Even a two-year-old can easily tell the difference between a rocking horse and a pony. A skilled carpenter can make a beautiful wooden toy with his bare hands, just from having seen a photo. However, if you want to discover where the real, living, breathing, and jumping animal comes from the best thing to do is ask a farmer.
A finely designed and perfectly crafted mechanical timepiece is not a
sum of ad hoc, put together components which somehow 'keep the time'.
The very DNA of a mechanical watch comes from strict, rigid,
mathematical calculations which determine the shape of wheels, levers
and springs as well as their relationship, engagement and physical
position in space. The components themselves are then machined to
perfection, which is a real challenge due to their size. In other words,
a watchmaker's ability to make a watch – to manipulate its DNA - comes
from a deep understanding of mathematics, physics, mechanical
engineering, metallurgy, precision machining, precise measurements at
sub-micron level, and plenty of fine tuning.
So, what makes a mechanical watch a watch?
Fundamentally, its ability to keep time accurately. If it doesn’t keep
time, or keeps time poorly, it is not a watch.The accuracy comes from a
number of factors, but essentially, it all boils down to the ‘freedom’ of a mechanical oscillator to resonate at an exact frequency, regardless of its position in space.
I choose the word freedom – as a synonym for an oscillation free of
friction, immune to shock, temperature changes, gravity and every other
force trying to interrupt or disrupt that perfect, harmonical
This is the theory. Practically, accuracy comes from a watchmaker’s
ability to strictly follow and execute the mathematical calculation of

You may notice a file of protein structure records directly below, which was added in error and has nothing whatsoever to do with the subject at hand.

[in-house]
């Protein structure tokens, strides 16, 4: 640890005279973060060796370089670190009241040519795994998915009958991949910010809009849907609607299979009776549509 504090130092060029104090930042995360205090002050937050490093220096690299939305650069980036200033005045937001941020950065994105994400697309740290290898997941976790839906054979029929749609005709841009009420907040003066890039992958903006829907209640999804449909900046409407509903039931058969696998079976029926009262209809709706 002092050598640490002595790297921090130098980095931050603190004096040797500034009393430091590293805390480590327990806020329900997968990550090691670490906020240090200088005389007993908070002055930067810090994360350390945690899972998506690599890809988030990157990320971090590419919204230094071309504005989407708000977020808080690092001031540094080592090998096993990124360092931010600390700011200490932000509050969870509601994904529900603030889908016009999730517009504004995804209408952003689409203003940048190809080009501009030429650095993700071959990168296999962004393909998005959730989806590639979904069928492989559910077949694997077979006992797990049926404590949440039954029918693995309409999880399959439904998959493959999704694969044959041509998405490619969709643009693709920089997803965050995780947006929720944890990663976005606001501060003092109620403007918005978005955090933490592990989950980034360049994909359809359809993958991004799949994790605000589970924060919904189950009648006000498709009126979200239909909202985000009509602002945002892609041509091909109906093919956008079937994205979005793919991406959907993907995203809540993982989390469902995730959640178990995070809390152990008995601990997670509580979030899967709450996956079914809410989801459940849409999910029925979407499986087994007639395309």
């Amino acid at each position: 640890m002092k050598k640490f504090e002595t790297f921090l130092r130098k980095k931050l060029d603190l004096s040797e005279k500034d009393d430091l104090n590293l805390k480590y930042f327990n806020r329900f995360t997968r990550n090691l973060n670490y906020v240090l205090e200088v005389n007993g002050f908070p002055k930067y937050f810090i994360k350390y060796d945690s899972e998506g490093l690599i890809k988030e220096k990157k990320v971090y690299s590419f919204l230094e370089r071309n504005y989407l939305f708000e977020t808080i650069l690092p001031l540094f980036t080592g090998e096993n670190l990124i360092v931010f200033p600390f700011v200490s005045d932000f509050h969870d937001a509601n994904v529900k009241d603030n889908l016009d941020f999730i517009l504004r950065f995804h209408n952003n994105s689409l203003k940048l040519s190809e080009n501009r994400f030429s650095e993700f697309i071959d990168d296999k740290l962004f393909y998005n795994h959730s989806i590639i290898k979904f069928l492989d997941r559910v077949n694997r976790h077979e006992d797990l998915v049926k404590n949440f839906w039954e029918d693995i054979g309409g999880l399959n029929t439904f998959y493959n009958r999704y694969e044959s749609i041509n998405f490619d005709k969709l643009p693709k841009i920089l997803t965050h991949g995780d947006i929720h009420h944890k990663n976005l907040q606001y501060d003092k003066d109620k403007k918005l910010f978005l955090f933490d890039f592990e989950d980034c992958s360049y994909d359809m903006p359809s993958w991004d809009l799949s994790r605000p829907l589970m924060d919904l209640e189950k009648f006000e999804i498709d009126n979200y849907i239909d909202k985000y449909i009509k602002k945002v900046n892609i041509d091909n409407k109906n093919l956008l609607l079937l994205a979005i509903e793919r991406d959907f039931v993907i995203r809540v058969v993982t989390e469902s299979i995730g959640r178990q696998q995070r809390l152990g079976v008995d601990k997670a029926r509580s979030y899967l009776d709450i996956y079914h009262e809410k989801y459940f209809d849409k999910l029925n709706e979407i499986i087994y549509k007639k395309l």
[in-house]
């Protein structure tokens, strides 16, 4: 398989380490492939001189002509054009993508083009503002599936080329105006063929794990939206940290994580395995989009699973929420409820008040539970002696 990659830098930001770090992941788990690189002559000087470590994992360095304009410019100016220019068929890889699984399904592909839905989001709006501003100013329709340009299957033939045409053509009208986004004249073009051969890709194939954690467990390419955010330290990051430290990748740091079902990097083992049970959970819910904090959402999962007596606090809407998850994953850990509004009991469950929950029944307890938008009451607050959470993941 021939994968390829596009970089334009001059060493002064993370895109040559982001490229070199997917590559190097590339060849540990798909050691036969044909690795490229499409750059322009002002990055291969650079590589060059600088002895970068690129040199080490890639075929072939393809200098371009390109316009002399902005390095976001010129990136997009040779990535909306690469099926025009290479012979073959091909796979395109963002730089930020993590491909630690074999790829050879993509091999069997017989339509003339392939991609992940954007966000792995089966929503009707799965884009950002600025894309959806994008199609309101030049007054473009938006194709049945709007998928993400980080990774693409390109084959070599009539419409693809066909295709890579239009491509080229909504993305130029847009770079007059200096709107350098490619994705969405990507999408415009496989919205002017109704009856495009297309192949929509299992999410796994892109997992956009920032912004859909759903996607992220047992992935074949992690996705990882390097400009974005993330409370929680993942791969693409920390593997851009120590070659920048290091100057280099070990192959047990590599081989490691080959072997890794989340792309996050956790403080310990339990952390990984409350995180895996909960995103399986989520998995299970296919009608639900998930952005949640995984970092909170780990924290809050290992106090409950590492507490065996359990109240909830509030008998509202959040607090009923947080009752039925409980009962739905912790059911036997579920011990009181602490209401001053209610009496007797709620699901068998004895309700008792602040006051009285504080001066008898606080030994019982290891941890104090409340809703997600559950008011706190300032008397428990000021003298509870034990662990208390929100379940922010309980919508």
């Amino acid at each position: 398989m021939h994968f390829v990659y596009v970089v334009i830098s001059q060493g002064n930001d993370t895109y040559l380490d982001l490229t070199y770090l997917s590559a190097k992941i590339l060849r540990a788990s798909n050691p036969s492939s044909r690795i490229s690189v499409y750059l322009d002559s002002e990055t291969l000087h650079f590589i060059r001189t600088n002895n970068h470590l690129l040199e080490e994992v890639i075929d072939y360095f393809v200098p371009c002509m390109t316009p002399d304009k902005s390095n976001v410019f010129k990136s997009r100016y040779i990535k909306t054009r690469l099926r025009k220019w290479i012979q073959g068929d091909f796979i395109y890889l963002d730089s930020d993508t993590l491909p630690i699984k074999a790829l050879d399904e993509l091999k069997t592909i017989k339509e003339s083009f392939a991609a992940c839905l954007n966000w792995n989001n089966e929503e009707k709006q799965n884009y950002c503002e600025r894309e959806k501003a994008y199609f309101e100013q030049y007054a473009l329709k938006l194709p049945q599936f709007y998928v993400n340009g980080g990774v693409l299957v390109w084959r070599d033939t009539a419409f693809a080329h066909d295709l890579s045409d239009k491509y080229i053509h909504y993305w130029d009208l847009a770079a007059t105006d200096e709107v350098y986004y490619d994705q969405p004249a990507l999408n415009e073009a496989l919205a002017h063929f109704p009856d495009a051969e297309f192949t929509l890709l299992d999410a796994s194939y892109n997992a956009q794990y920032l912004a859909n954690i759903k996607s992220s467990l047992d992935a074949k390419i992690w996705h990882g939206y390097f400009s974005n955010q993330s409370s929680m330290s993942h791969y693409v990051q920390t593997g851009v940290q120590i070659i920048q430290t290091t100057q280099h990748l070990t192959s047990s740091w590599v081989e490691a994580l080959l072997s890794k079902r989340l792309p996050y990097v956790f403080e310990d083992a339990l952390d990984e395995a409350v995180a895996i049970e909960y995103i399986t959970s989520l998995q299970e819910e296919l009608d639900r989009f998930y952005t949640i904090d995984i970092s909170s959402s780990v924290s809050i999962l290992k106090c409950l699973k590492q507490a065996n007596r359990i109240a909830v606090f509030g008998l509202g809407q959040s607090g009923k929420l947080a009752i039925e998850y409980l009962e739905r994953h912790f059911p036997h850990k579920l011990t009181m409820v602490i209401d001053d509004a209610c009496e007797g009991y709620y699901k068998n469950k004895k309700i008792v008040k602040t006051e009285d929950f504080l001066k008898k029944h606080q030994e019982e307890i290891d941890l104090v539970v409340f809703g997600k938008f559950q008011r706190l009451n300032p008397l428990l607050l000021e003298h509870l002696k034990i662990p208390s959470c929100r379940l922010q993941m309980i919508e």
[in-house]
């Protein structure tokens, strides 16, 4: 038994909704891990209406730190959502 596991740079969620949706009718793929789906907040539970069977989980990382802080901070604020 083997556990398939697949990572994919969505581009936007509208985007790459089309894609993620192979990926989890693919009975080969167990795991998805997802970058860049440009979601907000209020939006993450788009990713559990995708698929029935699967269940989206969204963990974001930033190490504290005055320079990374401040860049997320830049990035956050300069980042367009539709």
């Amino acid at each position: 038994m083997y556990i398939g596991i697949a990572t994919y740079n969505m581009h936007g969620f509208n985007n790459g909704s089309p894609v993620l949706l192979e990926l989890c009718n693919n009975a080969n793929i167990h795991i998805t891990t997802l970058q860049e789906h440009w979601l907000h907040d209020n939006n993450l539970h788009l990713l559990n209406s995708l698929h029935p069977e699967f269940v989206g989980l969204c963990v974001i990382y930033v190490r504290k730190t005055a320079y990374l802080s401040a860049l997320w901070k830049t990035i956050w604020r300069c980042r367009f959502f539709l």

oscillator escapement design. This means components manufactured with
strict tolerances, perfectly burnished pivots, perfectly polished
jewels, exact spacing between all the components, and impeccable
parallelism. To do so is incredibly hard, and it takes decades to master
the art of watchmaking.
Recently, it was brought to my attention that couple of young Australian
"watchmakers" are working hard to hand-make their first watch. Hats off
to them for giving it a go, but judging by what I have seen so far,
both young men are trying hard bring to life a wooden pony using 15th
century tools and techniques. And they are not alone: Instagram is
flooded with young wannabe watchmakers from all over the world who are
doing exactly the same: trying to make their first watch - a tourbillon-
by following George Daniels sketches. What a waste of time.
Before good old George made his first watch, he spent 40 years behind the work bench. Before making, he perfected the art of watch repairing
and restoration, until he was recognised as London’s top repairer,
specialising in old masters like Breguet. Daniels had another slight
advantage over the rest of us – he was a natural mechanical genius. To
start a journey from where George finished is simply ridiculous.
Here is my advice to all young students of horology. Step one: focus on
learning the trade from inside out, the proper way: from learning the
basics, to advance repairing techniques. That will – and rightly should –
keep you busy for ten years. Once you become a decent repairman, you
are ready for the second step: the ability to read and understand the
DNA of the watch. This starts with measuring, so access to advanced
measuring equipment is must. From then on, task yourself with making
your first components while striving like crazy to make them to exact
dimensions. If you are smart and hard-working, that should take no more
than 10 years.
Keep in mind that it takes two to make a watch: a watchmaker and a
machinist. Daniels had his machinist (Derek Pratt) and I have two of my
own (Josh and Andrew). George could never bring himself to acknowledge
his machinists contribution, but it was Derek who made many of the
components for George’s watches, especially the difficult dual escape
wheel at the heart of the Co-Axial escapement. On the contrary, I am
more than happy to give full credit to my machinists. However, if you,
as a student of horology, wish to combine and master both trades –
watchmaking AND machining - then brace yourself for a very long journey.
As we have said number of times: our workshop is open and young students
are welcome to join us, in either trade. We have nothing to hide and
plenty to share, including access to the most advanced watchmaking
machinery in Australia.
Come join us!